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Shooting for dollars (or Pavlov's dogs)
This little motivational ploy (Pavlovian conditioning) of keeping our
focused on the "vision" has Doc Niednagel written all over it.
The good news is that we will not be facing Kidd and Martin tonight and
might even come out with a win... but watch Rodney Rogers steal our
thunder. It should be a really interesting game. Word has it that
Walter so enjoyed his five days of windsurfing in the Bahamas during
the 5-day break.
Nets remain a threat
No kidding, Celtics can't afford to slip
By Shira Springer, Globe Staff, 3/26/2004
WALTHAM -- It is unusual to see an NBA coach finish practice by handing
out hundred dollar bills to multimillionaire players. But interim coach John
Carroll did exactly that as the Celtics wrapped up practice yesterday
afternoon, doling out Ben Franklins to winners of a free throw shooting
contest. Carroll wanted to provide extra incentive when players stepped
to the line. Besides, on the last of five days without a game, the coaches
had to find a fun, creative way to keep the players focused.
Judging from the close, spirited conclusion of the Chucky Atkins-Walter
McCarty matchup, the approach appeared to work. Atkins gleefully walked
away the winner after sinking his last shot.
"That's expected," said Atkins. "Free throw shooting is going to be
important for us. We've got five road games left this season. If you look
at the stats, we're averaging 94.8 points per game and opposing teams
are averaging 96.5 points, so games are usually going to come down to
the last one or two possessions or a free throw here or a free throw
there. We're going to need to hit our free throws."
With a playoff berth on the line, Boston will look for every advantage it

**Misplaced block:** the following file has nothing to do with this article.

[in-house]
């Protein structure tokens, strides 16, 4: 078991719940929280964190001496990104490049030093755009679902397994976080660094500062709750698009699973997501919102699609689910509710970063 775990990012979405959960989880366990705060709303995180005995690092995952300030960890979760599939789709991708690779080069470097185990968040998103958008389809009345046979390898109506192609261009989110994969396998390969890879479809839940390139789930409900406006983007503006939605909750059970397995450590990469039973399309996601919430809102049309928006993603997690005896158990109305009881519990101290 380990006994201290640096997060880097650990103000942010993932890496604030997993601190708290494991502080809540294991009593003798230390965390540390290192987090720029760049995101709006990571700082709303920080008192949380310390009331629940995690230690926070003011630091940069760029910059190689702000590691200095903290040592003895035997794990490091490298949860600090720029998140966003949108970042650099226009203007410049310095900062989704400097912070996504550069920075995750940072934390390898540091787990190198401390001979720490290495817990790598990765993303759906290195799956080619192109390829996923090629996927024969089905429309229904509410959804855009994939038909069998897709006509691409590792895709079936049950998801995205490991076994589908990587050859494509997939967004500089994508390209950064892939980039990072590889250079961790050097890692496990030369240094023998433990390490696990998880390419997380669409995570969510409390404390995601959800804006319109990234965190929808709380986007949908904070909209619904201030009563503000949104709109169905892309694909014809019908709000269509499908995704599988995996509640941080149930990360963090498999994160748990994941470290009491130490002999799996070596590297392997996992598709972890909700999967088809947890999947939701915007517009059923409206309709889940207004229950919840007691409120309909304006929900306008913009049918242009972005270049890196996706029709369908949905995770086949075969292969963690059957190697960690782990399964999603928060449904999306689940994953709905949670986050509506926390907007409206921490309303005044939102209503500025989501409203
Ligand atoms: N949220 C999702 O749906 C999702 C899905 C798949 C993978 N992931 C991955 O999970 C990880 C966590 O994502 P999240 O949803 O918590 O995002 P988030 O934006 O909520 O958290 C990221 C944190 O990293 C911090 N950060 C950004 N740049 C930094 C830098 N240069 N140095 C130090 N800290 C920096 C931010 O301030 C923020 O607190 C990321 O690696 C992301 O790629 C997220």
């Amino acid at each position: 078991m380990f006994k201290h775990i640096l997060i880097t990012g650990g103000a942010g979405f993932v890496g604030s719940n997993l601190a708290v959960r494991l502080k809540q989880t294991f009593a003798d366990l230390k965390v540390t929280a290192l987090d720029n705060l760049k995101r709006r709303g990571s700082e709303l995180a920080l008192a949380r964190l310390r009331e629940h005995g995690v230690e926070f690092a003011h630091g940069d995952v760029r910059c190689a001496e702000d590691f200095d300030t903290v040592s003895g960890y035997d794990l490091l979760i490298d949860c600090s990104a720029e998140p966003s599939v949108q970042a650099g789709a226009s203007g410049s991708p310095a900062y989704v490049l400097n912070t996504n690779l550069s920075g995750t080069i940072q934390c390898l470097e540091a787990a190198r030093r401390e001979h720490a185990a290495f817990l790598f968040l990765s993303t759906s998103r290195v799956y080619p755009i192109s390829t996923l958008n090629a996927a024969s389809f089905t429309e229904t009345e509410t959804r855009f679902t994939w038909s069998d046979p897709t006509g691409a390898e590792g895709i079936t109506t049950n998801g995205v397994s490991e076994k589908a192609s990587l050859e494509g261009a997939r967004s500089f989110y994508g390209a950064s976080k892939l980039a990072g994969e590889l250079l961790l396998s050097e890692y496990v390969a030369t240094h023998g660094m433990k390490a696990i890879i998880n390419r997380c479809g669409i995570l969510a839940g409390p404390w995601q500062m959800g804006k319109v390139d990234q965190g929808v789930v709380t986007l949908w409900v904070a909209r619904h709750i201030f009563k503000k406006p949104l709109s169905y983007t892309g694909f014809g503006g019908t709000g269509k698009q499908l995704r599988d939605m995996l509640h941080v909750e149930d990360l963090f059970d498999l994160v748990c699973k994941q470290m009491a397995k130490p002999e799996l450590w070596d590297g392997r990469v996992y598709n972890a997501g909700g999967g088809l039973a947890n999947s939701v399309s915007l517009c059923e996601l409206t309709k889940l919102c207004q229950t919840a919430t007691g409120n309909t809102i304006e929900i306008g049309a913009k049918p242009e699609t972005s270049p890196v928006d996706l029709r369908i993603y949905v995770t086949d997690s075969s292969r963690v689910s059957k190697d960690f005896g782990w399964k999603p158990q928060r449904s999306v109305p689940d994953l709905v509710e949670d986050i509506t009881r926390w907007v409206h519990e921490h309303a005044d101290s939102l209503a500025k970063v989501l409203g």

can get, especially with two games against Atlantic Division rival New
Jersey over the next four days. The Celtics are 1-5 against the Nets
since the start of the 2002-03 season, not including playoff losses.
And the last two seasons New Jersey has knocked Boston out of the
Needless to say, the rivalry has been one-sided. But tonight, the Nets
will be shorthanded, with Jason Kidd on the injured list (left knee bone
bruise) and Kenyon Martin doubtful (left knee tendinitis).
Without Kidd, the Nets lose a veteran point guard who leads the league
with 9.5 assists per game. He also ranks in the top 10 with 1.8 steals
per game. Martin is the Nets' leading rebounder with 9.8 per game and
the No. 2 scorer at 17.4 points per game. But the Celtics know so-called
role players Lucious Harris, Kerry Kittles, and Rodney Rogers, and leading
scorer Richard Jefferson, have caused them trouble in the past.
In his one game this season against the Celtics, Harris had 14 points and
6 rebounds, well above his season averages. Jefferson has averaged
16.5 points and 5 rebounds against the Celtics this season. Kittles has
averaged 12.5 points and 3.5 rebounds against Boston, while Rogers
contributed 9 points and 2 rebounds the only time he faced his former
team this season.
"We can't look past the fact that they don't have those two guys [Kidd
and Martin] and that this will be an easy game for us," said Paul Pierce.
"We've got to take every game like we're a desperate team, which we
are, no matter who's on the team." Boston expects New Jersey to run
regardless of who is in the lineup or who is on the sideline coaching. But
under interim coach Lawrence Frank, the Nets don't always run their
Princeton offense and look more for mismatches.
"I look at [tonight's] game as a street fight," said Carroll. "We just have
to find some way to win. I don't really look at it like the last couple
In my opinion, circumstances are just so totally different. You don't have
Martin guarding Antoine [Walker]. You don't have Byron Scott. You don't
have Jim [O'Brien]. You don't have Eric [Williams]. It's a whole other thing.
I just look at it like they're in our way and they are stopping us from
getting where we want to go, and we have to beat them twice.
"I look at it more like a college season and we're trying to make the NCAA
Tournament. It's like you can't lose now. You have to make a statement
every single game. If you lose, you're just making life more difficult for
yourself. And we don't have enough games left to bail ourselves out if we
do lose a game." . . .
Pierce missed the last 20 minutes of practice after aggravating his
strained right hip. "It's still a little sore," he said. "I kind of tweaked
again. I don't think it's anything that will keep me out of the game. I don't
even think it will slow me down."